Skip to main content

Long Flight to Sri Lanka

I arrived in Narita airport after a long flight that left Seattle about 11 hours ago. My trip to Sri Lanka actually started early morning yesterday about 6 AM US CST in Madison. On the way, I stopped in Denver and Seattle for a couple of hours and have about two hours in Narita before I continue on to Singapore for today. My next flight for Colombo is after 23 hours, a long layover in Singapore tonight. This flight is too long.

The flight so far has been fine except that I didn’t get a seat by the window. This morning, when I had boarded in Madison, I specifically asked for the window seats and the person at United counter had assured me that he had given me one. The, seat 41F on flights from Denver to Tokyo, I thought was by the window until I boarded huge Boeing 777, which had 3 rows with five seats on the middle row. The seat 41F was not only in the middle row, it was middle of the middle row. Plus, because of the seat arrangement, the little screen in front of row was little to the right, which meant I had to tilt my head by 30 degree to the right to watch movies. I hated that. Again, in next flight to Singapore, I am not by the window……………… I like window seats not only because it allows me to look outside but even when cruising over 35,000 feet where can’t see anything, I can have my little private space by the corner, tilt my head and sleep my way.

Despite the window less situation, the flight’s been ok. Even though it’s long flight, I am pretty used to these long hauls and once you are used to sitting in the chair, in front of computer, for eight or nine hours straight, these flights don’t become terribly bad. It’s almost the same, except that I had to bother people around me to go to bathroom or straighten myself.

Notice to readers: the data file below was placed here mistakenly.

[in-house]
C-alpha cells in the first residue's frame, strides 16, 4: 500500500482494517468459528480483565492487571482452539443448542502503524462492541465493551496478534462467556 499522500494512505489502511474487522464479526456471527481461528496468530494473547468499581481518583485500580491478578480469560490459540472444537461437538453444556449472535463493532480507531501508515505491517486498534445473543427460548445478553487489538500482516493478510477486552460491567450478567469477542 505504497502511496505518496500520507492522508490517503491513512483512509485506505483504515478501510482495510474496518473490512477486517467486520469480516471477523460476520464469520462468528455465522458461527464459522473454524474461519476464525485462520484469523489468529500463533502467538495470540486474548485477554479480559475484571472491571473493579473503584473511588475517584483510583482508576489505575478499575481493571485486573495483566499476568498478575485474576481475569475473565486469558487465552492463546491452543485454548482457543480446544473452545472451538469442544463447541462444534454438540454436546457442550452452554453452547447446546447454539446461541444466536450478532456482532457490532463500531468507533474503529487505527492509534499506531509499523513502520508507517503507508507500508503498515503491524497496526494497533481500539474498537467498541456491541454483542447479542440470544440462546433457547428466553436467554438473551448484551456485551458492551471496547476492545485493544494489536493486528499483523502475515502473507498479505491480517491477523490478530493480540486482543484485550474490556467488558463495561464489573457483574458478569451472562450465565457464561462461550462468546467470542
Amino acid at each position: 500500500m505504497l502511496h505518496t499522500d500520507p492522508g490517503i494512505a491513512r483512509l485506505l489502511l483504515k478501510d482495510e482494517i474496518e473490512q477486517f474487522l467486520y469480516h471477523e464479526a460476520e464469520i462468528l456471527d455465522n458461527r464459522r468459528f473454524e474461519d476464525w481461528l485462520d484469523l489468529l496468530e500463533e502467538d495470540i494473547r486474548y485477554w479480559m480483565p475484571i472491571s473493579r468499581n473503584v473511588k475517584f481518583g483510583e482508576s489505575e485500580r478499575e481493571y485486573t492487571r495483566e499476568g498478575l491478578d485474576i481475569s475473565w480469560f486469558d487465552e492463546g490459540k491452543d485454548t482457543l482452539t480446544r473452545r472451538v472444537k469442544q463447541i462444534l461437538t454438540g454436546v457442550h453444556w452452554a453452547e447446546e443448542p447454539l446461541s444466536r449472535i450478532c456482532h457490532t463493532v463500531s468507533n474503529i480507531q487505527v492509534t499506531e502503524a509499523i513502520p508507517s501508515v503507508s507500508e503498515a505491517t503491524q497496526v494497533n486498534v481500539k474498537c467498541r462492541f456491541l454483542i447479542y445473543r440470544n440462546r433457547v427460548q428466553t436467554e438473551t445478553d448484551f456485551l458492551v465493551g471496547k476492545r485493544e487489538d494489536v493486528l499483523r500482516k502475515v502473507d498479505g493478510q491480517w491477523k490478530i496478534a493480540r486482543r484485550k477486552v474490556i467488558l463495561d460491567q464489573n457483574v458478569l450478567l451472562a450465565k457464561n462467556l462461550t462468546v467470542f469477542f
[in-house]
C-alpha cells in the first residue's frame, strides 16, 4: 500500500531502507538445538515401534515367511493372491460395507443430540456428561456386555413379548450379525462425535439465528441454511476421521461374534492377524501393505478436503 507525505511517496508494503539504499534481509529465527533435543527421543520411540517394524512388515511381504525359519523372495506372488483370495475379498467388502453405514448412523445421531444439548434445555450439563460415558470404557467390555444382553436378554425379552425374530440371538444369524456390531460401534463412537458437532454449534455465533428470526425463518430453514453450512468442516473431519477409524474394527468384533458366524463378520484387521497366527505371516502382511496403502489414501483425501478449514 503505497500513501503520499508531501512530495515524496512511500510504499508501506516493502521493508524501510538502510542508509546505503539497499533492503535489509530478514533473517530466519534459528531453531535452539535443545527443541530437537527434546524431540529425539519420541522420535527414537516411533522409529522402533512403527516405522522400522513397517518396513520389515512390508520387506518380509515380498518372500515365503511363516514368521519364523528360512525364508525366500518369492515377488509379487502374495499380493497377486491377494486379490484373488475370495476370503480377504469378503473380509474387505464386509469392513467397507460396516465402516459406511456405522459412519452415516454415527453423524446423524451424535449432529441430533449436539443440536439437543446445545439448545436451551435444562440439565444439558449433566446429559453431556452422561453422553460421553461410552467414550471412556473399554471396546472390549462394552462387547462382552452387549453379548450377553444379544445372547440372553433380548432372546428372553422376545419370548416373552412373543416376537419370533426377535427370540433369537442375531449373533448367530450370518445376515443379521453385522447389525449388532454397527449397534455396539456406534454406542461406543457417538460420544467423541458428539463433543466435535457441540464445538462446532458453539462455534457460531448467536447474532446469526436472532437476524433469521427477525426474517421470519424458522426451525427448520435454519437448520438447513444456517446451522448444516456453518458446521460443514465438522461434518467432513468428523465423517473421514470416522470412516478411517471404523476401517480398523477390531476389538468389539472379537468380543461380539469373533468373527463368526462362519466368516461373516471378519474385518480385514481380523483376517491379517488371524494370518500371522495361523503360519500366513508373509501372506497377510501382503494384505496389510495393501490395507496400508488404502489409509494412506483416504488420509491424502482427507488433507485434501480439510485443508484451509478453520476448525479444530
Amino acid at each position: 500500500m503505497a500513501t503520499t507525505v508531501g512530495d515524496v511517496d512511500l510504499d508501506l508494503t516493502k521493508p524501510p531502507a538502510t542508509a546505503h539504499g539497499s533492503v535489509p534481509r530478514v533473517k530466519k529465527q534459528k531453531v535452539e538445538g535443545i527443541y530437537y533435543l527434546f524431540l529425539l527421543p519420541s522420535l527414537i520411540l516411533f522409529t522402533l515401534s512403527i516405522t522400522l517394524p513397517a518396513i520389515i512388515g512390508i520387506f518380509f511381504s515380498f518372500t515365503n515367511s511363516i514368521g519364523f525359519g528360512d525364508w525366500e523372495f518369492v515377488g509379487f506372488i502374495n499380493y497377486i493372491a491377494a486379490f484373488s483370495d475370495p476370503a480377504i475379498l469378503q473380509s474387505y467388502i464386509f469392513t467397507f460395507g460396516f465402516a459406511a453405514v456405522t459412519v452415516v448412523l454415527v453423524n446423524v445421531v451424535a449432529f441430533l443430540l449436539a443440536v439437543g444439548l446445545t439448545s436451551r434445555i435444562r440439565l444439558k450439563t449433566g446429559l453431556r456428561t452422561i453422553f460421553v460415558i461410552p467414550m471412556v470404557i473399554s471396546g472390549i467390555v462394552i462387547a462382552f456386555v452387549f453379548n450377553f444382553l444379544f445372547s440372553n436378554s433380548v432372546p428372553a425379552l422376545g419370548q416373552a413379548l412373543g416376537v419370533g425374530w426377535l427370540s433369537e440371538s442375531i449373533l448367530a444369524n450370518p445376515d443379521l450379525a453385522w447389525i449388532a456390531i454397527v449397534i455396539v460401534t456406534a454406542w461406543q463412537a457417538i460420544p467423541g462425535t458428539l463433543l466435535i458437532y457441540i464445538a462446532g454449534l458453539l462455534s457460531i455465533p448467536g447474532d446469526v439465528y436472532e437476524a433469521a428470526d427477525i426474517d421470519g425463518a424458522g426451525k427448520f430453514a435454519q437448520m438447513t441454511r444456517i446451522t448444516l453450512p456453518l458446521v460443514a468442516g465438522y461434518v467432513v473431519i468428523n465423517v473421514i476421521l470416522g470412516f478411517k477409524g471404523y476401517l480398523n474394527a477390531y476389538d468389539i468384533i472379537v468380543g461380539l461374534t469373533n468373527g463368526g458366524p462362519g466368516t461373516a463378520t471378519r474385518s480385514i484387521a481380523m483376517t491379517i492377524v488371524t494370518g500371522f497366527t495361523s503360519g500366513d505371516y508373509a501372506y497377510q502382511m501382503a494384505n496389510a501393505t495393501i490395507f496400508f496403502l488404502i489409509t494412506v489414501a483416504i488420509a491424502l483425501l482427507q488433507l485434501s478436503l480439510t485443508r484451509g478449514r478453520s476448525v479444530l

In between the naps and movies – Bewitched, Transporter, and a portion of Batman Begins – I managed to read a book called, “Beyond Our Borders – Grant Making to International Organizations.” Reading this book had been on my list for last several weeks, finally got the chance. After reading the book, I am worried that Sarvodaya USA (SUSA) might not have been strictly following IRS rules in international grant making. One major problem was the notion about control and oversight over the fund granted to international partners. According the book, IRS rules doesn’t allow tax deduction to organizations that are established as a conduit or act as a conduit of international organization to tap into resources of the US. To a degree, the explicit board approval to send money to Sarvodaya in Sri Lanka (LJSSS) can be called as “control over the fund” but I am worried that might not be sufficient and some form of formal grant making process seems inevitable between these two entities. One question, I had reading the book, however, was what would constitute control and oversight? The book acknowledges that there is no clear explanation that IRS has given and recommends to lean on conservative side. It recommended that a formal contract be signed, formal language be adopted to define the project where fund would be used, and finally a strong and stringent reporting requirement put on place. Again, on reporting requirement, I wonder if general reports would suffice or should there be separate reports to Sarvodaya USA? Gordon has always said that one general report should be sufficient but I am not so sure at this point, a more thorough investigation needs to be done, I think. One more thing to work on when I return back. Plus, these stringent requirements might not be easy for LJSSS to accept easily as it would add extra burden on reporting but to sustain Sarvodaya USA as a viable and legal entity that would funnel funds to it, this seems to be like a necessary evil.